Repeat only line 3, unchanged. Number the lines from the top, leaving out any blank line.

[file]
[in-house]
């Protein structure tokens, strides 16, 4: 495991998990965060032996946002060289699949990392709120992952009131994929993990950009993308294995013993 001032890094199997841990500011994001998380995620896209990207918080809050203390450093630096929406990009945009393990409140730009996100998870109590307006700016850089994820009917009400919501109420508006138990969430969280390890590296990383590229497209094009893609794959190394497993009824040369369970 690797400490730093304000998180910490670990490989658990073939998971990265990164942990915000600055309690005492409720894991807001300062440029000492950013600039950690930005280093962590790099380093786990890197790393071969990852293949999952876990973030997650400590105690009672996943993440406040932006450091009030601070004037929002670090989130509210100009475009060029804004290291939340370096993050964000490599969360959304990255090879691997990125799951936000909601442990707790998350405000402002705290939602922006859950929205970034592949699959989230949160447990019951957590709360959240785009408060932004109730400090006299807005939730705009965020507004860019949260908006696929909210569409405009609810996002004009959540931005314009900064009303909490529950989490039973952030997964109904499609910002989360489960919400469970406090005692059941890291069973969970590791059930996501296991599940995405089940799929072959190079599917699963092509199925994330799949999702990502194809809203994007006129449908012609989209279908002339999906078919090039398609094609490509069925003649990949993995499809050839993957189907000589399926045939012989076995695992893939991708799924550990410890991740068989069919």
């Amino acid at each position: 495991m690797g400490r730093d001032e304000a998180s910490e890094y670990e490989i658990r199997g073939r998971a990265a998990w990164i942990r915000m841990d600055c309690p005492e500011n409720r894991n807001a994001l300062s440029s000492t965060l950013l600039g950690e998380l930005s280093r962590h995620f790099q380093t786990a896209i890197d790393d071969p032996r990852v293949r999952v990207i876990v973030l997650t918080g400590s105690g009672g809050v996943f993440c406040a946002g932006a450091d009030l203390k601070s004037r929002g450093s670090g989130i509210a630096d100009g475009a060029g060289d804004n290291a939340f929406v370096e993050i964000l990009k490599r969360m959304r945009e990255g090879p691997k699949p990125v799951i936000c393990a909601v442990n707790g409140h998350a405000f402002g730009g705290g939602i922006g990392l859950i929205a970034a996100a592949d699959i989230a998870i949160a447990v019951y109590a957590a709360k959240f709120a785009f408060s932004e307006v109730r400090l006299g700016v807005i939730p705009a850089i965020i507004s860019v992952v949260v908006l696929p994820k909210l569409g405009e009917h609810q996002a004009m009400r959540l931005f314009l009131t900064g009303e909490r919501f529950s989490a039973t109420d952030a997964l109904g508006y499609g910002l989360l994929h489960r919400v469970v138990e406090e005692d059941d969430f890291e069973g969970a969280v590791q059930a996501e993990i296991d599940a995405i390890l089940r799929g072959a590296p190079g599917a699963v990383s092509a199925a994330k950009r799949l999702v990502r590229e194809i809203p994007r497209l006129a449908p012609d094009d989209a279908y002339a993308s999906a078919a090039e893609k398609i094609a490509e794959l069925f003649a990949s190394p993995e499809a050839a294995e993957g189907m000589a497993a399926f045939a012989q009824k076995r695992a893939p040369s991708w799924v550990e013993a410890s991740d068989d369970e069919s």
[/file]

């Amino acid at each position: 495991m690797g400490r730093d001032e304000a998180s910490e890094y670990e490989i658990r199997g073939r998971a990265a998990w990164i942990r915000m841990d600055c309690p005492e500011n409720r894991n807001a994001l300062s440029s000492t965060l950013l600039g950690e998380l930005s280093r962590h995620f790099q380093t786990a896209i890197d790393d071969p032996r990852v293949r999952v990207i876990v973030l997650t918080g400590s105690g009672g809050v996943f993440c406040a946002g932006a450091d009030l203390k601070s004037r929002g450093s670090g989130i509210a630096d100009g475009a060029g060289d804004n290291a939340f929406v370096e993050i964000l990009k490599r969360m959304r945009e990255g090879p691997k699949p990125v799951i936000c393990a909601v442990n707790g409140h998350a405000f402002g730009g705290g939602i922006g990392l859950i929205a970034a996100a592949d699959i989230a998870i949160a447990v019951y109590a957590a709360k959240f709120a785009f408060s932004e307006v109730r400090l006299g700016v807005i939730p705009a850089i965020i507004s860019v992952v949260v908006l696929p994820k909210l569409g405009e009917h609810q996002a004009m009400r959540l931005f314009l009131t900064g009303e909490r919501f529950s989490a039973t109420d952030a997964l109904g508006y499609g910002l989360l994929h489960r919400v469970v138990e406090e005692d059941d969430f890291e069973g969970a969280v590791q059930a996501e993990i296991d599940a995405i390890l089940r799929g072959a590296p190079g599917a699963v990383s092509a199925a994330k950009r799949l999702v990502r590229e194809i809203p994007r497209l006129a449908p012609d094009d989209a279908y002339a993308s999906a078919a090039e893609k398609i094609a490509e794959l069925f003649a990949s190394p993995e499809a050839a294995e993957g189907m000589a497993a399926f045939a012989q009824k076995r695992a893939p040369s991708w799924v550990e013993a410890s991740d068989d369970e069919s």